Cracking The Genetic Code
The festival’s second Thomson Reuters Knowledge Exchange event was titled “Cracking the Genetic Code,” and featured an excellent panel. Moderated by Chris Kibarian, president of our IP & Science business, the panel included Harvard professor John Quackenbush, Brian Fiske of the The Michael J. Fox Foundation, and Paul Rejto from Pfizer. The three panelists each brought a unique perspective to the discussion, and their varied expertise helped to turn complicated subject matter into something very easy to understand and enjoy.
The conversation started and revolved around the human genome, and the project to determine the sequence of chemical base pairs which make up DNA, as well as identifying the function of human genes. Professor Quackenbush almost poetically explained complicated scientific information so that it was easily comprehensible. He talked about the roadmap of the human genome and the new technologies that have contributed to the decreasing costs of identifying genes. He talked about a time in the very near future where the cost would become so low that we’d be able to generate huge amounts of data in an economically responsible manner. This data would then contribute to a better understanding about genetic factors contributing to risk of developing diseases and being able to develop more personalized care for serious illnesses.
Fisk and Rejto complemented Quackenbush’s explanation of DNA with examples from their specific fields. With so much uncertainty around the origins of Parkinson’s disease, the data available from mapping the human genome would provide much more information, but would also allow more access to people with the disease and data sharing. From a cancer perspective, Rejto talked about how, unlike the diminishing costs seen in the genome project, cancer drugs are becoming more and more expensive. Learning more about the genome would provide insight into the specific mutations that can give better insight into how different forms of cancer are related and in turn, allow for more efficient treatment crossover.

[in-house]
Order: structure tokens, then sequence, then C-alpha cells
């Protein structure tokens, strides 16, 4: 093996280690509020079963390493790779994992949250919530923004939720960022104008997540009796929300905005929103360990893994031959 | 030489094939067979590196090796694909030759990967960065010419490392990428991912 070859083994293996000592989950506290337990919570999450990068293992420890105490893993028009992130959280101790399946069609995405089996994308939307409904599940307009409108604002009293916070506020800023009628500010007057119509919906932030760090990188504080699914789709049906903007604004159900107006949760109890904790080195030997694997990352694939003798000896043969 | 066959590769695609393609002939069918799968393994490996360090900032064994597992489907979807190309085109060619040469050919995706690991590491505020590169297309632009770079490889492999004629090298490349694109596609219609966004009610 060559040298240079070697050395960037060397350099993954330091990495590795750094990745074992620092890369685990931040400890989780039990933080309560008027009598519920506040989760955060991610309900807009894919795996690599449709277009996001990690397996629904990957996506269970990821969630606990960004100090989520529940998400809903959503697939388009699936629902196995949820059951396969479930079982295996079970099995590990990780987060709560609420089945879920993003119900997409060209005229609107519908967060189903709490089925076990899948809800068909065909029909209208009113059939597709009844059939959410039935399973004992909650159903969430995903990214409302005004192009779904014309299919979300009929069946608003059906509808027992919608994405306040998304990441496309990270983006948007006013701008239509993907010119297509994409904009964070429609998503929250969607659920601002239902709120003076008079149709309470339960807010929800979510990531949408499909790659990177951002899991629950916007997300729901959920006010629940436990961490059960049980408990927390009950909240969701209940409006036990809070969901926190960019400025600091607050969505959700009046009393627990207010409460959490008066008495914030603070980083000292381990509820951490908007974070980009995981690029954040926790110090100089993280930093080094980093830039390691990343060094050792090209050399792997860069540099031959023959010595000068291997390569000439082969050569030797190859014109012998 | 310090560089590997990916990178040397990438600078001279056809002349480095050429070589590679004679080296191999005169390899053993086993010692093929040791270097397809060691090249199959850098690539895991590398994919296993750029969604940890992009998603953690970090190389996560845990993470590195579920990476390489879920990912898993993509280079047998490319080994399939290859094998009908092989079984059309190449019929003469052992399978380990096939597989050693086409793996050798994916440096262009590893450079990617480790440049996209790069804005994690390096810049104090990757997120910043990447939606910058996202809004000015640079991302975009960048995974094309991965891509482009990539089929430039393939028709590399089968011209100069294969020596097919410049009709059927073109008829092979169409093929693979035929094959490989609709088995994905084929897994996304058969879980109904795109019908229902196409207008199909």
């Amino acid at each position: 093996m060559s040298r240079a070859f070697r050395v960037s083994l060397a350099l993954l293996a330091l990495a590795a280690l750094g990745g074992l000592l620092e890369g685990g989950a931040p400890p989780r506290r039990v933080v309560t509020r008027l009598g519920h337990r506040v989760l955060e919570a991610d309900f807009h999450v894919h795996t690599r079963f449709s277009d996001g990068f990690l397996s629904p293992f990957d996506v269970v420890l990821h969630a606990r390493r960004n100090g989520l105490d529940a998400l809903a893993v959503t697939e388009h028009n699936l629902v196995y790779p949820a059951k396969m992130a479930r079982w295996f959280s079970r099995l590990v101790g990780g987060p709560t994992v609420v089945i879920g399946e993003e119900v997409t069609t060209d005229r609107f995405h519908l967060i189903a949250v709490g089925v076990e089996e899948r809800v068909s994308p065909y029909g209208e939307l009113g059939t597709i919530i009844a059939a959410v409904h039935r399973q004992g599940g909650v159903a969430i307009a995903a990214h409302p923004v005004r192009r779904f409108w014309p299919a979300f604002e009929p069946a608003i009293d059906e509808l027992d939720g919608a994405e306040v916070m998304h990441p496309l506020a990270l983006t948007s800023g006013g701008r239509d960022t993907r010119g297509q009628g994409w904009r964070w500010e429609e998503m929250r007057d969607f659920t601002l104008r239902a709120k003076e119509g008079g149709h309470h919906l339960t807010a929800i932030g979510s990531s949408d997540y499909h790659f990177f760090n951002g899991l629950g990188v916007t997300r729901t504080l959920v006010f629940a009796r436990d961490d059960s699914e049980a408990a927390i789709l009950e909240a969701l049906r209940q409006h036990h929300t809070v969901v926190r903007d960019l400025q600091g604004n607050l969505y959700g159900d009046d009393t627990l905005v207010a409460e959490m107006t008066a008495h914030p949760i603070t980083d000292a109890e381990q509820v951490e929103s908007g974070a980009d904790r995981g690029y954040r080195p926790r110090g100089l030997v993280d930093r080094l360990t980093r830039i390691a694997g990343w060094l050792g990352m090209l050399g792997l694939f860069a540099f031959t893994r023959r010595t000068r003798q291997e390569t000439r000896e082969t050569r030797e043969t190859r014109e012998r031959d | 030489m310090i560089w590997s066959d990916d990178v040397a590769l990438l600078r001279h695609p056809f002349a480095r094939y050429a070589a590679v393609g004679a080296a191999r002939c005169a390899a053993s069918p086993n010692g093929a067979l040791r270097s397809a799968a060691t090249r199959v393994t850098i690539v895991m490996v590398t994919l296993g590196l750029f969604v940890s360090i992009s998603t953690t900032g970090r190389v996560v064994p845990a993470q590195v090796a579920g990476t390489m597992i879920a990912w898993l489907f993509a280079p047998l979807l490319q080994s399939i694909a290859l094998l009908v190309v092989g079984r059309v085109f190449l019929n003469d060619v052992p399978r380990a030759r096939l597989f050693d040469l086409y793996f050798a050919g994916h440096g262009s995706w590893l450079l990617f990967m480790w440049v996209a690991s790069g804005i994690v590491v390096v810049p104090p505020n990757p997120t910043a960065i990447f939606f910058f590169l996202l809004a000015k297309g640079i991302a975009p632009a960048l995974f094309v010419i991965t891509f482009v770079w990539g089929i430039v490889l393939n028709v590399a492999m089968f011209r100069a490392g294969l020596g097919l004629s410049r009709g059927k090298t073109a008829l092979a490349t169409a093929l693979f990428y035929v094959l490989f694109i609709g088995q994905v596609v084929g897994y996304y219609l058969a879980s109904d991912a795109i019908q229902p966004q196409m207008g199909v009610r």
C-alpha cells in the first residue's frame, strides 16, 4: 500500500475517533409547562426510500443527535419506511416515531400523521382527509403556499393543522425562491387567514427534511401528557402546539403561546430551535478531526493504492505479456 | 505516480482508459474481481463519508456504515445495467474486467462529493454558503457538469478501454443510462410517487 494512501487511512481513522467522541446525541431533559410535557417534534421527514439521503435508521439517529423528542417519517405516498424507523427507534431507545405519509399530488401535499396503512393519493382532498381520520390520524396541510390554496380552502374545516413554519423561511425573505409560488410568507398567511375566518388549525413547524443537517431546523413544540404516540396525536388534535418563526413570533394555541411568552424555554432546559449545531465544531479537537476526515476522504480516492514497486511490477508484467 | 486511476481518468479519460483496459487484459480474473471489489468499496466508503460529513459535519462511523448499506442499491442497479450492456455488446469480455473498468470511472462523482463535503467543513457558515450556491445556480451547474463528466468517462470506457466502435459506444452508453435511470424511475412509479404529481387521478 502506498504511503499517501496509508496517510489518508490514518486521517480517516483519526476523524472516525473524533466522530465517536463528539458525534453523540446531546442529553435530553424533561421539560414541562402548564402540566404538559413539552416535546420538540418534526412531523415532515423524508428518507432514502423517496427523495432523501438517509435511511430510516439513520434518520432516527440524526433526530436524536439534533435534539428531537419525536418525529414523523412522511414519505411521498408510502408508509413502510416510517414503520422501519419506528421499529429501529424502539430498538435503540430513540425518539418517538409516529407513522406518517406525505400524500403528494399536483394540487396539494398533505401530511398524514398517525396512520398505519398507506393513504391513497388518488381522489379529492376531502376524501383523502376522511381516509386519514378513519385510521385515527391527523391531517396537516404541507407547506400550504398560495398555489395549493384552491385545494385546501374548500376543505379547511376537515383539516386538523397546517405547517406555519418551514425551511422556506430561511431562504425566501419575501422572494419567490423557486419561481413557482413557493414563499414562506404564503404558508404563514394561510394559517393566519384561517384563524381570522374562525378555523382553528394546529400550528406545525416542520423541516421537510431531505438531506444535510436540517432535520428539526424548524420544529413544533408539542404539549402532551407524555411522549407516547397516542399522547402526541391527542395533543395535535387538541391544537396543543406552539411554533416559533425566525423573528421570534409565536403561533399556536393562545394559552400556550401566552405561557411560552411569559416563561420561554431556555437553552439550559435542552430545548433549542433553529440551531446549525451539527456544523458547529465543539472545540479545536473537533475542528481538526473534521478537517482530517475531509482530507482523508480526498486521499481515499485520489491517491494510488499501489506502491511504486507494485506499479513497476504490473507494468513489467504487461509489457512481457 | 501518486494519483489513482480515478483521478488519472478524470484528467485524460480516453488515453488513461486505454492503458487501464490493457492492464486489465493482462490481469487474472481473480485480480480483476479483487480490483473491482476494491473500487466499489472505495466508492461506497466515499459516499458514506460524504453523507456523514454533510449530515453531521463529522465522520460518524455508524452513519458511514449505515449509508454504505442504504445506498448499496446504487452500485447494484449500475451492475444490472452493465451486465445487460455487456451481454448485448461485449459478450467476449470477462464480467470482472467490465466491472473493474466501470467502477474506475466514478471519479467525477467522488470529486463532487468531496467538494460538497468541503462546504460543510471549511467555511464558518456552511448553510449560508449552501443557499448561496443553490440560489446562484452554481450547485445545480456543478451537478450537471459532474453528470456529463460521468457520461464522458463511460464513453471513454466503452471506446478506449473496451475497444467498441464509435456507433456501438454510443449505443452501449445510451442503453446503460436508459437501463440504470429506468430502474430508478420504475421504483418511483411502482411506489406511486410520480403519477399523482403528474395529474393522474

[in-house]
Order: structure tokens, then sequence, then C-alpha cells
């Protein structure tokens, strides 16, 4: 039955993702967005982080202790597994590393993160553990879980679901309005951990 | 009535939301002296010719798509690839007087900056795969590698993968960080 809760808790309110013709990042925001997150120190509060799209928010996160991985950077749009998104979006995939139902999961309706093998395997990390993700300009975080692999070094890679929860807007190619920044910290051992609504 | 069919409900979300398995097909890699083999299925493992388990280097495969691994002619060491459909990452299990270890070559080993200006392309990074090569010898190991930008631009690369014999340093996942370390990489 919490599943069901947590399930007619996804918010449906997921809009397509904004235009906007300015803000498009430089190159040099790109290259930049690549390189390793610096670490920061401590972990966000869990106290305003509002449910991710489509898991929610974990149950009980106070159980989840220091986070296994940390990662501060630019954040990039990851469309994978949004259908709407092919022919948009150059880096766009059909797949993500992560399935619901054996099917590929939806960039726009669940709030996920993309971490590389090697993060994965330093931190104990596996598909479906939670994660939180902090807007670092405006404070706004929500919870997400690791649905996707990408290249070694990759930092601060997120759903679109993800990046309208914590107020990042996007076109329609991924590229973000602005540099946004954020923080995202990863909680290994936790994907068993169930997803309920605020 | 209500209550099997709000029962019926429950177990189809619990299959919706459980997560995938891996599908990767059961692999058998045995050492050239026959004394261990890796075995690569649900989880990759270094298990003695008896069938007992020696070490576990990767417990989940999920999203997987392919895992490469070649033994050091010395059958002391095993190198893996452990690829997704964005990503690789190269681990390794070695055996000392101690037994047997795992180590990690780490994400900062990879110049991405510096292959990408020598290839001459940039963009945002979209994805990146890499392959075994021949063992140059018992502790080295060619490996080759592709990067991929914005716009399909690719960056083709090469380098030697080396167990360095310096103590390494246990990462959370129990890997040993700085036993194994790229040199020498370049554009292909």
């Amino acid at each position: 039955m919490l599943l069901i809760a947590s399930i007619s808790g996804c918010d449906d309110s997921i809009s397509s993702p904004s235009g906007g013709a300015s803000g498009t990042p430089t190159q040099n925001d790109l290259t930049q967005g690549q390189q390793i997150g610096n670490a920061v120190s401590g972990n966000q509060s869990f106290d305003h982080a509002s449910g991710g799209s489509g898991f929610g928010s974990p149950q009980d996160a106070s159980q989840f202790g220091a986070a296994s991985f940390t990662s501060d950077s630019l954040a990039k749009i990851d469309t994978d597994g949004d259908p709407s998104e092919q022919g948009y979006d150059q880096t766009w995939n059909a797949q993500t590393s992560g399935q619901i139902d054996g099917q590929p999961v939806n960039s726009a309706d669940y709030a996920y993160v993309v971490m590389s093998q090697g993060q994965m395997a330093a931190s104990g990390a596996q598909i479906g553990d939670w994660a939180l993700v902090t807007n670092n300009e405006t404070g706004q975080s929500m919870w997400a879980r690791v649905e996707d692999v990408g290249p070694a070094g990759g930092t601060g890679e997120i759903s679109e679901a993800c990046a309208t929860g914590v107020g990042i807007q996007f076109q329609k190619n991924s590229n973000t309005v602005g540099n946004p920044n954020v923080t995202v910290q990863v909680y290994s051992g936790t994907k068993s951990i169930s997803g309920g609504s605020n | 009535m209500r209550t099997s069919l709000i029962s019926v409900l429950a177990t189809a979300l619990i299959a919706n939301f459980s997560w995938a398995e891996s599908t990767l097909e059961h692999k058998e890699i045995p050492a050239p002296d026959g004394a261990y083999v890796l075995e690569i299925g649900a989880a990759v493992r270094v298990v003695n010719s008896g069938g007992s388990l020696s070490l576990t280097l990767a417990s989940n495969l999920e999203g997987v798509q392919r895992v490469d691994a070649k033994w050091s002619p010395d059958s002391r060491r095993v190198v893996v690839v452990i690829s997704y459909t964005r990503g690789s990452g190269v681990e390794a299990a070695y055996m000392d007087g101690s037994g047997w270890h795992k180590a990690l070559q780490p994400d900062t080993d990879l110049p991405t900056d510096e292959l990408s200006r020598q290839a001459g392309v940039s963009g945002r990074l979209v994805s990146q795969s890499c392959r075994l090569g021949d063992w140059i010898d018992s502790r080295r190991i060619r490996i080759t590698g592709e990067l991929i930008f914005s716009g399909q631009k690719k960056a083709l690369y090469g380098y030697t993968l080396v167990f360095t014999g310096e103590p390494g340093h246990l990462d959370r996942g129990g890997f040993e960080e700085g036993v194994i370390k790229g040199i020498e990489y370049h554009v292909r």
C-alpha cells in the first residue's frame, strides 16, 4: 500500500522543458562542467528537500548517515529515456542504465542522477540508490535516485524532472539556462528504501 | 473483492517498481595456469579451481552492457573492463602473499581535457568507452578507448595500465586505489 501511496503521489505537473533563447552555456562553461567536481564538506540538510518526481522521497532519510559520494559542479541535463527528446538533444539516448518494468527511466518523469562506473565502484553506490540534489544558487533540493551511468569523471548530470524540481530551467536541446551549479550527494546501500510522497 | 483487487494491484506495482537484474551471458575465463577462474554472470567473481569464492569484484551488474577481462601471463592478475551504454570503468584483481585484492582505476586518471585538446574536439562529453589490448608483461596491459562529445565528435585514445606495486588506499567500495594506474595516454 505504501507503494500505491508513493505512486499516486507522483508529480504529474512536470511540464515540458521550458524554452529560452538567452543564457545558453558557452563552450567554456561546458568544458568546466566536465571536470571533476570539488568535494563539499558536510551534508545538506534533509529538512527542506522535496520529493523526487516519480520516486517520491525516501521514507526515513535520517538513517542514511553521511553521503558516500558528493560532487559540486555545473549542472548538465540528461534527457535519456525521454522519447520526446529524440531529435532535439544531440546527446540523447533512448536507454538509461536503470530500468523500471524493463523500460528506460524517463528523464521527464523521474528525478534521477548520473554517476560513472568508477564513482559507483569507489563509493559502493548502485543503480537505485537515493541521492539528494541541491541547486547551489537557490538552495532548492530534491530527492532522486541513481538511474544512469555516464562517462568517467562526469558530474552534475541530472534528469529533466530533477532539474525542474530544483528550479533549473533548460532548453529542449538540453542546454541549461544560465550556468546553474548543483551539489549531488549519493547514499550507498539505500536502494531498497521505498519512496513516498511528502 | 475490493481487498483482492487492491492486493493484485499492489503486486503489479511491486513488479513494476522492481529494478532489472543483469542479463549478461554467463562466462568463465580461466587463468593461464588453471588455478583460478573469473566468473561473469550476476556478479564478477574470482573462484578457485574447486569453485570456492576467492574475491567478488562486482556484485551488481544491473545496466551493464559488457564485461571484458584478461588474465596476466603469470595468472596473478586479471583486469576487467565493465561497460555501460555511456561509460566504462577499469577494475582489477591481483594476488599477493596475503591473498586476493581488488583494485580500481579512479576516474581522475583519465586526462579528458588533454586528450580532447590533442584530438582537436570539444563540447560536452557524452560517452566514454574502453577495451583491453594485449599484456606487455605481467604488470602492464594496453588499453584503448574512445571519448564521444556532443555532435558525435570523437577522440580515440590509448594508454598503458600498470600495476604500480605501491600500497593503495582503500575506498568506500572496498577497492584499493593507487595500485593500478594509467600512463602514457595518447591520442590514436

While more data is becoming readily available, there are still a few roadblocks hindering innovation. Quackenbush warned about the data sharing, privacy concerns and reliance on publishing papers to advance his (and other) careers. If the only way to maintain research grants is to publish research, there is very little incentive to share data and get beaten to the punch. Hospitals and universities hold on to valuable data and file patents hindering its use. This is why all three panelists were quick to stress the critical need to fund science. In fact, of all the grants that get submitted, less than 10% of them receive funding. If we really want to achieve breakthroughs in medical discovery, there needs to be more money and more open sharing of information. Learning more about the human genome will help bring costs down, make data readily available to those who are interested, and in turn increase efficiency and innovation. It’s only a matter of time…